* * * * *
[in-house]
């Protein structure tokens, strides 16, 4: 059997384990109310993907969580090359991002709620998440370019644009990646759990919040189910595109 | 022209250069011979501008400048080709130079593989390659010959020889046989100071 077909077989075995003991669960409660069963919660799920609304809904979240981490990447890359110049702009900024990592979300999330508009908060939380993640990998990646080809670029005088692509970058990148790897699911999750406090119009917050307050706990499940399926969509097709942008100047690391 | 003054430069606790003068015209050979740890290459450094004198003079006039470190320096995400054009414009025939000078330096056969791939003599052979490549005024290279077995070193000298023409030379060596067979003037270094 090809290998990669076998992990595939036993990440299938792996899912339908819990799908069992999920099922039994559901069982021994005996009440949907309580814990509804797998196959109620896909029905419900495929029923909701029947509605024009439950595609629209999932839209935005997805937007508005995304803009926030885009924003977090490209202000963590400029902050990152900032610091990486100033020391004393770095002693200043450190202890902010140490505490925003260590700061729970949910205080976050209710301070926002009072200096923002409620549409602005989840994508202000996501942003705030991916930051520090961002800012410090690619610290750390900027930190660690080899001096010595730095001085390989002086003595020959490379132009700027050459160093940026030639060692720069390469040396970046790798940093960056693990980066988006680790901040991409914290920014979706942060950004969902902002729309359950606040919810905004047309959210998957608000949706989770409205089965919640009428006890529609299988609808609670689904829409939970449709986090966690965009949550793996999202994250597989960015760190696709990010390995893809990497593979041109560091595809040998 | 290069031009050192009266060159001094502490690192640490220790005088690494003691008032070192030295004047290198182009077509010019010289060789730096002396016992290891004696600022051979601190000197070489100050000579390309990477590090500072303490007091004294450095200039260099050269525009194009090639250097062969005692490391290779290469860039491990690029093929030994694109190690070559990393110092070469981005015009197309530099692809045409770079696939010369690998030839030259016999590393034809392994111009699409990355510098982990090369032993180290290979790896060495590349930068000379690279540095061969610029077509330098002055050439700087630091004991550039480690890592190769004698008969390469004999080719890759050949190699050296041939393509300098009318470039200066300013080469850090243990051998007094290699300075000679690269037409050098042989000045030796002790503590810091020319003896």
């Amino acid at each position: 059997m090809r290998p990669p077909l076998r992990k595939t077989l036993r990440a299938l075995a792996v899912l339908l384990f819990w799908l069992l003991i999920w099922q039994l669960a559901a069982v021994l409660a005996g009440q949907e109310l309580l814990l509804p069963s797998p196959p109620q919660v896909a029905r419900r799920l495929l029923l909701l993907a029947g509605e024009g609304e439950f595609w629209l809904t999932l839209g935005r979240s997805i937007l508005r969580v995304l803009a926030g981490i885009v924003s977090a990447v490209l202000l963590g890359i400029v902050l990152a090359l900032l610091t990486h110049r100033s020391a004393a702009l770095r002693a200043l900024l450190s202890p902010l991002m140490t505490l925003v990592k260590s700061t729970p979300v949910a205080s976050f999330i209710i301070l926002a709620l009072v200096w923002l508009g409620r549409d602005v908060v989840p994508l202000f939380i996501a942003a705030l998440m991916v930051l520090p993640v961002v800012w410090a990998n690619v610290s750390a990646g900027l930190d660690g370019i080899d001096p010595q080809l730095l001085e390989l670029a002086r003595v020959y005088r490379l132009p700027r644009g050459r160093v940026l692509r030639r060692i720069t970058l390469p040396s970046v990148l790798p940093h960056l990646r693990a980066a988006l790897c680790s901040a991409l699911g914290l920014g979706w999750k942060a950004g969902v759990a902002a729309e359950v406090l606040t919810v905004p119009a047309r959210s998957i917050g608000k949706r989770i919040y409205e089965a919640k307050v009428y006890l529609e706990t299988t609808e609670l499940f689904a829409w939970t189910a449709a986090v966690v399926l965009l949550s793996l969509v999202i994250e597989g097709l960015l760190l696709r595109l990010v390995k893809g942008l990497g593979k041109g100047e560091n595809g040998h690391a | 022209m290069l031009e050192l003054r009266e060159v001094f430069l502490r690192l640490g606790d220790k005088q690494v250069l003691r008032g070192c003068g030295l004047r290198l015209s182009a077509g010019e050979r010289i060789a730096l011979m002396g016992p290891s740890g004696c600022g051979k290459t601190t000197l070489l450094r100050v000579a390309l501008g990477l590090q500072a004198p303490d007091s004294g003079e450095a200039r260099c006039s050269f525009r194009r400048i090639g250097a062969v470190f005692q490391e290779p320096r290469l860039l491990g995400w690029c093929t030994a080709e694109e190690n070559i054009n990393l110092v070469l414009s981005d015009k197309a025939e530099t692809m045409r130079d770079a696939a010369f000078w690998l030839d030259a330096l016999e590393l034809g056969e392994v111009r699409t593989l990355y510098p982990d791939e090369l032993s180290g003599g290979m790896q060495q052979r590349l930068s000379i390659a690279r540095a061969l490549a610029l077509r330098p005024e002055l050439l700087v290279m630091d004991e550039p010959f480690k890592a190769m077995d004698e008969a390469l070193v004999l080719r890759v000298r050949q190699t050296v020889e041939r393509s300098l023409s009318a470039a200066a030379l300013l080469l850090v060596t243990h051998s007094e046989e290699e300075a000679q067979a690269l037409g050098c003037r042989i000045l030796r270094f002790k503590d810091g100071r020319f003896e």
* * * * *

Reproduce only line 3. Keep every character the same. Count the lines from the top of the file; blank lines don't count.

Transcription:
């Amino acid at each position: 059997m090809r290998p990669p077909l076998r992990k595939t077989l036993r990440a299938l075995a792996v899912l339908l384990f819990w799908l069992l003991i999920w099922q039994l669960a559901a069982v021994l409660a005996g009440q949907e109310l309580l814990l509804p069963s797998p196959p109620q919660v896909a029905r419900r799920l495929l029923l909701l993907a029947g509605e024009g609304e439950f595609w629209l809904t999932l839209g935005r979240s997805i937007l508005r969580v995304l803009a926030g981490i885009v924003s977090a990447v490209l202000l963590g890359i400029v902050l990152a090359l900032l610091t990486h110049r100033s020391a004393a702009l770095r002693a200043l900024l450190s202890p902010l991002m140490t505490l925003v990592k260590s700061t729970p979300v949910a205080s976050f999330i209710i301070l926002a709620l009072v200096w923002l508009g409620r549409d602005v908060v989840p994508l202000f939380i996501a942003a705030l998440m991916v930051l520090p993640v961002v800012w410090a990998n690619v610290s750390a990646g900027l930190d660690g370019i080899d001096p010595q080809l730095l001085e390989l670029a002086r003595v020959y005088r490379l132009p700027r644009g050459r160093v940026l692509r030639r060692i720069t970058l390469p040396s970046v990148l790798p940093h960056l990646r693990a980066a988006l790897c680790s901040a991409l699911g914290l920014g979706w999750k942060a950004g969902v759990a902002a729309e359950v406090l606040t919810v905004p119009a047309r959210s998957i917050g608000k949706r989770i919040y409205e089965a919640k307050v009428y006890l529609e706990t299988t609808e609670l499940f689904a829409w939970t189910a449709a986090v966690v399926l965009l949550s793996l969509v999202i994250e597989g097709l960015l760190l696709r595109l990010v390995k893809g942008l990497g593979k041109g100047e560091n595809g040998h690391a | 022209m290069l031009e050192l003054r009266e060159v001094f430069l502490r690192l640490g606790d220790k005088q690494v250069l003691r008032g070192c003068g030295l004047r290198l015209s182009a077509g010019e050979r010289i060789a730096l011979m002396g016992p290891s740890g004696c600022g051979k290459t601190t000197l070489l450094r100050v000579a390309l501008g990477l590090q500072a004198p303490d007091s004294g003079e450095a200039r260099c006039s050269f525009r194009r400048i090639g250097a062969v470190f005692q490391e290779p320096r290469l860039l491990g995400w690029c093929t030994a080709e694109e190690n070559i054009n990393l110092v070469l414009s981005d015009k197309a025939e530099t692809m045409r130079d770079a696939a010369f000078w690998l030839d030259a330096l016999e590393l034809g056969e392994v111009r699409t593989l990355y510098p982990d791939e090369l032993s180290g003599g290979m790896q060495q052979r590349l930068s000379i390659a690279r540095a061969l490549a610029l077509r330098p005024e002055l050439l700087v290279m630091d004991e550039p010959f480690k890592a190769m077995d004698e008969a390469l070193v004999l080719r890759v000298r050949q190699t050296v020889e041939r393509s300098l023409s009318a470039a200066a030379l300013l080469l850090v060596t243990h051998s007094e046989e290699e300075a000679q067979a690269l037409g050098c003037r042989i000045l030796r270094f002790k503590d810091g100071r020319f003896e």